But Democrats immediately criticized the budget, with House Appropriations Committee ranking member Rep. Nita Lowey (D-N.Y.) calling it dead on arrival. Lowey said she is not opposed to more money for the Pentagon to address readiness, but said bills that cut education, transportation, health care and other domestic programs can’t get enacted into law. Democrats released a substantive report showing state-by-state cuts under the plan.

“Democrats will not help pass laws that shift economic burdens onto hardworking American families,” Lowey said.

Rep. Rosa DeLauro (D-Conn.), ranking member of the Labor-HHS panel, said the overall 21 percent cut to Labor programs hides cuts of as much as $30 billion to programs under the panel’s jurisdiction.

“The budget today is even worse than we expected,” DeLauro said at a hearing on early education programs. “It is surreal.”

Rogers, who now oversees the State-Foreign Operations budget that Trump would cut by 29 percent, said it will be up to appropriators to once again fight back against deep cuts. He said many of the Trump proposals target programs that are critical to the so-called red states the president carried in the election.

Rogers said he’s opposed to Trump’s plan to eliminate the Appalachian Regional Commission, the Economic Development Administration, transportation grants and other programs critical to Kentucky.

“Over the years I’ve been able to rally support for the Appalachian Regional Commission all the way back to Reagan’s time,” Rogers said. “He proposed to abolish ARC and almost every year I’ve had to fight off the same thing.”

Wall Called ‘Nonstarter.’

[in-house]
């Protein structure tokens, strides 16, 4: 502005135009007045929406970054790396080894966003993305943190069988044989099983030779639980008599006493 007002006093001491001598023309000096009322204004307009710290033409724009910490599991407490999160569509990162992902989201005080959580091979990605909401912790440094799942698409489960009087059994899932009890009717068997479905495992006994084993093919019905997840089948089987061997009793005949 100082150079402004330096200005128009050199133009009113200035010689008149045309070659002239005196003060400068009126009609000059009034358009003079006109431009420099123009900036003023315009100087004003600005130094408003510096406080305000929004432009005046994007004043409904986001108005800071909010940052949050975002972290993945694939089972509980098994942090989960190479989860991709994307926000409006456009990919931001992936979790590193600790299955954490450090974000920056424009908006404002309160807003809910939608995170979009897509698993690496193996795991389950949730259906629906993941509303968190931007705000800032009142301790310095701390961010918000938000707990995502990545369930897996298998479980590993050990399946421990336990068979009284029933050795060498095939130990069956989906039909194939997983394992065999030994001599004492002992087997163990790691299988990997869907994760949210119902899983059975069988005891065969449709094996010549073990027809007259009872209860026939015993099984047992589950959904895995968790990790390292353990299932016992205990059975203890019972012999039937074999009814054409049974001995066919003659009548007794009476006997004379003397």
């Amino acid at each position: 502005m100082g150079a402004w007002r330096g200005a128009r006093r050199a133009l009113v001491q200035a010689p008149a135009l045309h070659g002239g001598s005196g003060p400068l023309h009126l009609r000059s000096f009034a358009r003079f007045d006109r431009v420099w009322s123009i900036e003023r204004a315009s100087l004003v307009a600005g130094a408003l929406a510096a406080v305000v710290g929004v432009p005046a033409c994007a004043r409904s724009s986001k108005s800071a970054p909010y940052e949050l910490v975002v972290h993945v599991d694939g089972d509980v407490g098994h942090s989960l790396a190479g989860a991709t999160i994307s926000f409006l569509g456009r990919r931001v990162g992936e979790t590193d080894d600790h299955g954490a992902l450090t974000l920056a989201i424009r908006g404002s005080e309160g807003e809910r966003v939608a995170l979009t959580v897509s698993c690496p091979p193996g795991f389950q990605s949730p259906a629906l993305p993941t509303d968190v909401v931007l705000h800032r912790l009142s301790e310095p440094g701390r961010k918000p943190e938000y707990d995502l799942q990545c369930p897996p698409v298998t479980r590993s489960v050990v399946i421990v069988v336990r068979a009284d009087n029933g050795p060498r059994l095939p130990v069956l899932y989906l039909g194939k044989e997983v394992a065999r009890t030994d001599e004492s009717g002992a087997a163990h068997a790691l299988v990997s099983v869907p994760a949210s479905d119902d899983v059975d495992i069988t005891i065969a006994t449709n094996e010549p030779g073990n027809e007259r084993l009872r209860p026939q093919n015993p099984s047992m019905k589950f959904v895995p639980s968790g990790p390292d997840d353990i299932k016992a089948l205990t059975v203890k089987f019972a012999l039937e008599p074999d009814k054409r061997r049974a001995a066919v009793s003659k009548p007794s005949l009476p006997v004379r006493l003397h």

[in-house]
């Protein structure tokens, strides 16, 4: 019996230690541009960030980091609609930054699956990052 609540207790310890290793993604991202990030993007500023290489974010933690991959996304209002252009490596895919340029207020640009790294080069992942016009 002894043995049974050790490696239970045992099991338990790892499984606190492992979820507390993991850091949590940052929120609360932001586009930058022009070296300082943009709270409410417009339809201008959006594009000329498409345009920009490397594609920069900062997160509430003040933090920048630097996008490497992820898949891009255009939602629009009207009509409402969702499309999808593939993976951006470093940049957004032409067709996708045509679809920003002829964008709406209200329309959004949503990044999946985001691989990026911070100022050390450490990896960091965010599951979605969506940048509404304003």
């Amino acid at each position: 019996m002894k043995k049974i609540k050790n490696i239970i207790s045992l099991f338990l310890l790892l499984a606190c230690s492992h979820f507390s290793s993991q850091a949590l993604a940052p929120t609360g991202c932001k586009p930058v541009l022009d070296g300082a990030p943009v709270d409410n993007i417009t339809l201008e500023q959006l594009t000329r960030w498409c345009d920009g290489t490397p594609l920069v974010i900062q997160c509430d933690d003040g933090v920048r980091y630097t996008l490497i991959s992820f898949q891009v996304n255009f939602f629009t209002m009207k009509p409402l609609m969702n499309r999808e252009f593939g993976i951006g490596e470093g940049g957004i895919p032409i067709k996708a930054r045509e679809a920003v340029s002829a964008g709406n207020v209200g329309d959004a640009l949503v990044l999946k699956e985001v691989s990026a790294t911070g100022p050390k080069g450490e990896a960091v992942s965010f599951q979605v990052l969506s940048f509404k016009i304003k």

But the first fight appears likely to be on Trump’s request for an extra $33 billion in supplemental funds in 2017. Besides sending the budget blueprint, Trump asked Congress for another $30 billion for the Pentagon to address readiness issues and fight the Islamic State.

In addition, he requested $3 billion extra for Homeland Security to beef up security along the U.S.-Mexico border. The latter amount includes $1.4 billion to begin work on a physical wall and other funds to support 5,000 border protection agents and 10,000 Immigration and Customs Enforcement officers and agents and increase detention facilities.

Cole and Rogers said appropriators are likely to ignore Trump’s call for $18 billion in cuts to pay for some of that increase, reductions that they said would threaten their ability to finish the 2017 spending bills by the April 28 deadline. The comments suggest that instead the funds might be provided on an “emergency” basis and therefore not be offset with other funds.

But Democrats said they still won’t support funding to begin construction of a wall, which is expected to end up costing at least $20 billion.

“The $1.4 supplemental request for Homeland Security to construct a wall on the southern border is a nonstarter—it would be a multiyear, multibillion-dollar boondoggle,” Lowey said. “This unjustified request is based on nothing more than a campaign promise.”

Senate Minority Leader Charles Schumer (D-N.Y.) and other Democrats recently warned Senate Majority Leader Mitch McConnell (R-Ky.) in a letter that Democrats will block any bill that includes money for the wall. Some Republicans—including Senate Majority Whip John Cornyn (R-Texas)—also are said to have reservations about the proposal.

Rep. Jerry Moran (R-Kan.), former chairman of the Senate Appropriations Agriculture Subcommittee, said he can’t support a plan to cover the big Defense increase with the 20 percent cut to Agriculture. He said he also doesn’t believe the Senate will support Trump’s request for the border wall.

“I don’t see how you find the way to spend $1.4 billion without paying for it in ways that are unacceptable,” Moran said. “It’s unacceptable here.”

Cole downplayed those concerns.

“I’ll let the Senate worry about that,” Cole said. “I don’t think the president will have a hard time getting it through the House.”

To contact the reporter on this story: Nancy Ognanovich in Washington at nognanov@bna.com

To contact the editor responsible for this story: Paul Hendrie at pHendrie@bna.com